A week before the bomb, police suspected that Old Compton Street might be a target. Accordingly, officers alerted some gay businesses and organisations.
This alert was, unfortunately, badly executed. The gay rights group, Stonewall, was posted a police warning dated 27 April, but this letter did not arrive until 30 April (the day of the bombing). Since the police had serious concerns about the gay community being attacked, why was this warning not phoned or faxed to Stonewall, and to other key gay rights organisations?
It was also a mistake for the police not to use their own community consultation structures to alert the most obvious and important gay groups: those that are involved in police liaison through the London Lesbian & Gay Policing Initiative (LLGPI). None of these organisations received any warning.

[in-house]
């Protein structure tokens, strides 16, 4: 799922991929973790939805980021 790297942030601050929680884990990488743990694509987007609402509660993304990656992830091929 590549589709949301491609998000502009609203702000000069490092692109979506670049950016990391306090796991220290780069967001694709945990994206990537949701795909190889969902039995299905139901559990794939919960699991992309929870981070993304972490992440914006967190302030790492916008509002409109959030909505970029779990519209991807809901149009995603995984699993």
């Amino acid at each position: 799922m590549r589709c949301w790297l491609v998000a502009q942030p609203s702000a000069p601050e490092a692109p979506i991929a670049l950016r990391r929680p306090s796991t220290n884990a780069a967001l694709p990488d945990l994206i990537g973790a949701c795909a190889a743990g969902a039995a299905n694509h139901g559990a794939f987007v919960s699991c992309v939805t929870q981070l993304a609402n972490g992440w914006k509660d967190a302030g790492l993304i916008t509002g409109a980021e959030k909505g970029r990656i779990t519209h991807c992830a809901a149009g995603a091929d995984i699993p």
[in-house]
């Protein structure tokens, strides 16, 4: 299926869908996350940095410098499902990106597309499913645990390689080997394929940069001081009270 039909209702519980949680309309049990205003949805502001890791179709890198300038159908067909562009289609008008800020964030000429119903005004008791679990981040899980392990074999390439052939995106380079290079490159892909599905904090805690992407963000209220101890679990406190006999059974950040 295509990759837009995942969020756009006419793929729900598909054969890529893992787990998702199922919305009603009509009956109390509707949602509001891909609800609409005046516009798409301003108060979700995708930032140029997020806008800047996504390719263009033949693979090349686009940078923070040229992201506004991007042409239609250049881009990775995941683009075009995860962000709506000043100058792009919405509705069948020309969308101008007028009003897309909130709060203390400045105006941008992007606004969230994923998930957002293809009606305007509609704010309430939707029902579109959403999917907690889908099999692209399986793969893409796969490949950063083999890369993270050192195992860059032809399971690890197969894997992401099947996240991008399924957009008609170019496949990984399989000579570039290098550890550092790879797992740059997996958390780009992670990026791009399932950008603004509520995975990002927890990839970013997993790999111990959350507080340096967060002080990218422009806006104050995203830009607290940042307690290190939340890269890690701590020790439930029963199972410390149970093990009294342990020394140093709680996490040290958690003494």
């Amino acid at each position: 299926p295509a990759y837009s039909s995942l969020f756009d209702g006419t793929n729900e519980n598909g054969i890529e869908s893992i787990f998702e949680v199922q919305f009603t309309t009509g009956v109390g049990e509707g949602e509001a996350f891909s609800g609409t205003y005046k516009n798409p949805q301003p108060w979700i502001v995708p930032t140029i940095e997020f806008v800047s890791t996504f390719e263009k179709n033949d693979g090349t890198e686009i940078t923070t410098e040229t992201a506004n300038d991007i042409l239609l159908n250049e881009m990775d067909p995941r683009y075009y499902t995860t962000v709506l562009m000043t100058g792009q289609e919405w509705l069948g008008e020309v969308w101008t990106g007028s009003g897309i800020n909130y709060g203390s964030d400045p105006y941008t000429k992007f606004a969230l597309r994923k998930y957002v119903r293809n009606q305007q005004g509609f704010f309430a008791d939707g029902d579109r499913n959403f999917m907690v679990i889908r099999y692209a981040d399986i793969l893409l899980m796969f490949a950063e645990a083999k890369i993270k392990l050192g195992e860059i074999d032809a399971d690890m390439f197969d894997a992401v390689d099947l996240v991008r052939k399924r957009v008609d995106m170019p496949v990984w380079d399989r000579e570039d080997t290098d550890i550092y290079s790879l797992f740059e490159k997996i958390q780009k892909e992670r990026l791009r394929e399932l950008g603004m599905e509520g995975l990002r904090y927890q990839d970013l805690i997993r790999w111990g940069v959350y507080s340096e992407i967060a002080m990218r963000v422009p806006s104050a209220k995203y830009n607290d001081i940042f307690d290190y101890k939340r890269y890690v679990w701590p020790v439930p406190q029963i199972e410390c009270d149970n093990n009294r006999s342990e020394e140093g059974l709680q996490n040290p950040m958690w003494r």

The most serious police misjudgement was, by far, the decision to warn some gay bars, but not the wider gay public. Because the police did not issue a public alert about the possibility of gay venues being bombed, most homosexuals did not take the threat seriously. They heard Sir Paul Condon and Jack Straw suggesting an exclusively racist motive for the bombings, and assumed that the gay community was not at risk.
I put it to the Metropolitan Police Commissioner that he should have gone on national television on 27 April to advise the gay community that it was a potential target, and announce publicly that Old Compton Street and other gay districts were under police surveillance. This might have deterred the bomber.